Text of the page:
Kidney transplants have revolutionised life for many people with kidney failure. Dialysis only keeps you OK – a successful transplant restores your health. This is a very short introduction. If you are likely to be a transplant patient, you will need to know more. Further information is available from Transplant Units. In Edinburgh, the Transplant Coordinators keep this information.
This is a short account. For more information see the the further information section at the foot of this page.
Am I suitable for a kidney transplant?
Medical staff will discuss transplantation with you. For the majority of patients transplantation is the ultimate goal, but for some, particularly those with other medical conditions, long-term dialysis may be the best option.
If transplantation is an option for you, you will undergo a series of blood tests and X-rays. After this, you will be referred to a transplant surgeon for further assessment. At this stage you will be given more information about the actual procedure.
Where does the transplant come from?
Most patients receive a kidney from someone who has died in hospital, usually on a life support machine. However the best transplants come from living people – who might be a close relative, a partner or close friend. Live donor transplants can be carefully planned, instead of coming as a surprise at any time, and the kidney is proved in advance to be very healthy.
What sort of operation is needed?
The transplanted kidney is placed in one or other groin beneath the skin and muscle. As with most operations, you may feel a bit groggy for a few days.
All being well, you will soon be up and about and home within a couple of weeks.
How long will I have to wait?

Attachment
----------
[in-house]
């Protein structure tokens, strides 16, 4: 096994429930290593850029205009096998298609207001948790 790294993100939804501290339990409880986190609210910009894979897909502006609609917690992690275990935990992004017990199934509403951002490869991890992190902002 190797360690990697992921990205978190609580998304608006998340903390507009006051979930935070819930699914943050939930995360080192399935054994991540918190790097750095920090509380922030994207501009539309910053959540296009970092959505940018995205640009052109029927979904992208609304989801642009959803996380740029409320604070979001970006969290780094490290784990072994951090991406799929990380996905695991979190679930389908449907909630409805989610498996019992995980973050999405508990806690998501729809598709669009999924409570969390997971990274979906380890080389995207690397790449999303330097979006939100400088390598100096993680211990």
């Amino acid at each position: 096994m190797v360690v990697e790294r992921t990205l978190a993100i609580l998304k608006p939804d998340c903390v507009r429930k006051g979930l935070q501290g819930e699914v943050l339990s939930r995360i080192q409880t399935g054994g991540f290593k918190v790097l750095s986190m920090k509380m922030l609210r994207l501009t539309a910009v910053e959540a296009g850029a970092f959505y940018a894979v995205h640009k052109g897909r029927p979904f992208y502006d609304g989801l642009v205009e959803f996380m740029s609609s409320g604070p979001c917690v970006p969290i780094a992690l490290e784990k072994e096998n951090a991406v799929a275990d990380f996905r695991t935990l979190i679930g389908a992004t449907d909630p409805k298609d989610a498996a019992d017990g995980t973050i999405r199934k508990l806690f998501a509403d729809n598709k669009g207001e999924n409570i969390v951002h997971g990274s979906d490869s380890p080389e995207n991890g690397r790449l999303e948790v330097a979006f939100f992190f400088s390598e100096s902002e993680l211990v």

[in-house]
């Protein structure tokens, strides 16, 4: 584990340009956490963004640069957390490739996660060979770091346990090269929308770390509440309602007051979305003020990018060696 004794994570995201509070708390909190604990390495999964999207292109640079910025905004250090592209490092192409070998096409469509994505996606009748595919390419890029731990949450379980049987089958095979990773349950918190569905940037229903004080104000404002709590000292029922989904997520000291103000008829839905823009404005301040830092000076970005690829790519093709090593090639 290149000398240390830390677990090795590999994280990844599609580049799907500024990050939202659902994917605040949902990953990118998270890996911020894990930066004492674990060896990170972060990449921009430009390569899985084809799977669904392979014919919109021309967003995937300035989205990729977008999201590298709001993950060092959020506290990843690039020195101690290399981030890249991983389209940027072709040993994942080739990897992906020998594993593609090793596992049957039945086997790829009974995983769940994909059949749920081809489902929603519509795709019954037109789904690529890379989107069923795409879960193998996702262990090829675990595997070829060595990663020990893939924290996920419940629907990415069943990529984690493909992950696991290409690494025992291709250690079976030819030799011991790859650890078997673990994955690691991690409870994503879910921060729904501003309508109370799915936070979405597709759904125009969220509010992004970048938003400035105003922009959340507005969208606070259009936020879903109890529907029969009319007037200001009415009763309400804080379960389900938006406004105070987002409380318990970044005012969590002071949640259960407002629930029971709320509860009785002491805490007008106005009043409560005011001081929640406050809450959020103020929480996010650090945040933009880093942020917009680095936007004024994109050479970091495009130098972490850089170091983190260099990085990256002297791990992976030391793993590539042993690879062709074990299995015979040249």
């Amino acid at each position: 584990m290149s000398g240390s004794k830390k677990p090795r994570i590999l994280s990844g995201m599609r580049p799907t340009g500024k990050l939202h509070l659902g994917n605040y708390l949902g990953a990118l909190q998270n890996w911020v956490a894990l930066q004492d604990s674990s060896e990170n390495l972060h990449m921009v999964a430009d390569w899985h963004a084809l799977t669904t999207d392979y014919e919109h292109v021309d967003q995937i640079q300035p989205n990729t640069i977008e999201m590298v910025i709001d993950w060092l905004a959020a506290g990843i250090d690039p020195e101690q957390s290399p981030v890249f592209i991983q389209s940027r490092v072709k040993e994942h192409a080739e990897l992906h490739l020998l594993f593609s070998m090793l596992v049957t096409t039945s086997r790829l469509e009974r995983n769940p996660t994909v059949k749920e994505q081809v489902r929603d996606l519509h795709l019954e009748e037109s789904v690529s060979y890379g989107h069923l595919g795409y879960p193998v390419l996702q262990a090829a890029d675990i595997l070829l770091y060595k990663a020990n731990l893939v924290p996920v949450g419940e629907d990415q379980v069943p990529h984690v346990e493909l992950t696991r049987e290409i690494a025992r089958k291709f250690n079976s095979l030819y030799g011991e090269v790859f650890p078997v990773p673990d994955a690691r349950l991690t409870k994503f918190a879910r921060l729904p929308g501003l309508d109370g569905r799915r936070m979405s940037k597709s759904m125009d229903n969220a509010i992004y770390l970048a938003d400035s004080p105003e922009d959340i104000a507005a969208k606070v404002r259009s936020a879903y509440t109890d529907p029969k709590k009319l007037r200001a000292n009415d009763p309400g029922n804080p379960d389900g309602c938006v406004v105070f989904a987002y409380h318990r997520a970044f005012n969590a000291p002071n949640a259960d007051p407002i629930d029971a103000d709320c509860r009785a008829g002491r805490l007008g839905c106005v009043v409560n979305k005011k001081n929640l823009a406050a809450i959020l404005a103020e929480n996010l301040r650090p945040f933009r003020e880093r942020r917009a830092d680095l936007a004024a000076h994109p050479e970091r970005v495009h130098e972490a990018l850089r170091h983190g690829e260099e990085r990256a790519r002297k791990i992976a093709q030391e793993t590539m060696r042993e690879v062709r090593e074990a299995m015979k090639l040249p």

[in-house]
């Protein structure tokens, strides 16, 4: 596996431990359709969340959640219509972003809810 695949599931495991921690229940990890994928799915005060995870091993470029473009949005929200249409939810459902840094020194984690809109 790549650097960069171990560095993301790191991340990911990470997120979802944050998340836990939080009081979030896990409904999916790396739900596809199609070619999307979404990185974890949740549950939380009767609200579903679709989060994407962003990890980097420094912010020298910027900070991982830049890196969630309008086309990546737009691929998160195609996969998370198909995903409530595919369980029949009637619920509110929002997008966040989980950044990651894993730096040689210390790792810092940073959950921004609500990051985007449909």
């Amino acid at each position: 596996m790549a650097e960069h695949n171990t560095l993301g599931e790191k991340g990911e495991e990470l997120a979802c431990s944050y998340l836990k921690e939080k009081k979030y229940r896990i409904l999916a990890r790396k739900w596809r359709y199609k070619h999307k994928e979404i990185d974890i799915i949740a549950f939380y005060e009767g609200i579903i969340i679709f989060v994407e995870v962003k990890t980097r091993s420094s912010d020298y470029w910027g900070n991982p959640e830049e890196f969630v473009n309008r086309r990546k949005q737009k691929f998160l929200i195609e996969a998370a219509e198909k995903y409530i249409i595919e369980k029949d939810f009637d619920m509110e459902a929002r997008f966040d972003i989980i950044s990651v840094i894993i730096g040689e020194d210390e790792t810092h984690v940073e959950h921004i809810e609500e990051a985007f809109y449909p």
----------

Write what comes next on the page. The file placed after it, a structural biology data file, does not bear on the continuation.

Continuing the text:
The number of kidneys required greatly exceeds the number available, and you may have to wait a long time (sometimes years) before a kidney suited to your blood group and tissue type is found. Some patients, however, are lucky and get a kidney transplant within a few months. The time you wait depends entirely on availability and suitability of the organ available to best suit you. It is not a queue – it is to some extent a matter of luck.
What special medication will I need?
To prevent your body rejecting the new kidney, you will have to take some special drugs. These are tailored to each individual’s requirements, but you will need to take at least one anti-rejection drug every day for as long as you have the transplant. Some of the medicines used are described in Immunosuppressive drugs for kidney diseases.
We have some information leaflets about some of these drugs here.
Diet after transplant
There is no need for a special renal diet following a transplant.
You will, however, be advised about a healthy diet containing not too much sugar or salt, plenty of fruit, vegetables and fibre, but with less fat, particularly animal fat.
You will be encouraged to maintain a healthy weight for your height.
I’m diabetic. Can I have a pancreatic transplant too?
|Transplant booklet – download our full information booklet (487 KB, so will take a long time to download via a modem connection)
|You can download our full patient information booklet to obtain more complete information. The booklet is written for all Scottish units, only the first section contains information specific to Edinburgh. It is 22 pages long and you will need an up to date version of Adobe Acrobat Reader (free) to see and print this out. Obtain the reader by following the link if you don’t have it.
|Pancreas transplants booklet – download our full information booklet (230kb)
|This is section 3 of our full transplant information booklet. Again requires Adobe Acrobat Reader to read it.
|Our photo-story shows what it is like to have a transplant. In this example, it is a live related transplant.
|NKF Transplant info
|The information from the NKF(UK) is more detailed than given above, and is very good.
|Unrelated living donors
|Information from ULTRA about this very successful type of kidney donation – from husbands, wives, and other individuals. Common in some countries but still relatively uncommon in most of the Western World.
|The UK Transplant site now has a lot of excellent information and links
|The fascinating Edinburgh story and a summary of the world history
|The Edinburgh Unit
|The Edinburgh Transplant Unit. Information about the unit is available within this website.
|The Cambridge Unit
|Has a useful site.
|Skin cancer in transplant recipients
|Patient information leaflet
Acknowledgements: The authors of this page were Richard Dingwall and his colleagues from the Community Dialysis Team. It was first published in 2001 and reviewed in May 2010 by Lorna Marson. The date is was last modified is shown in the footer.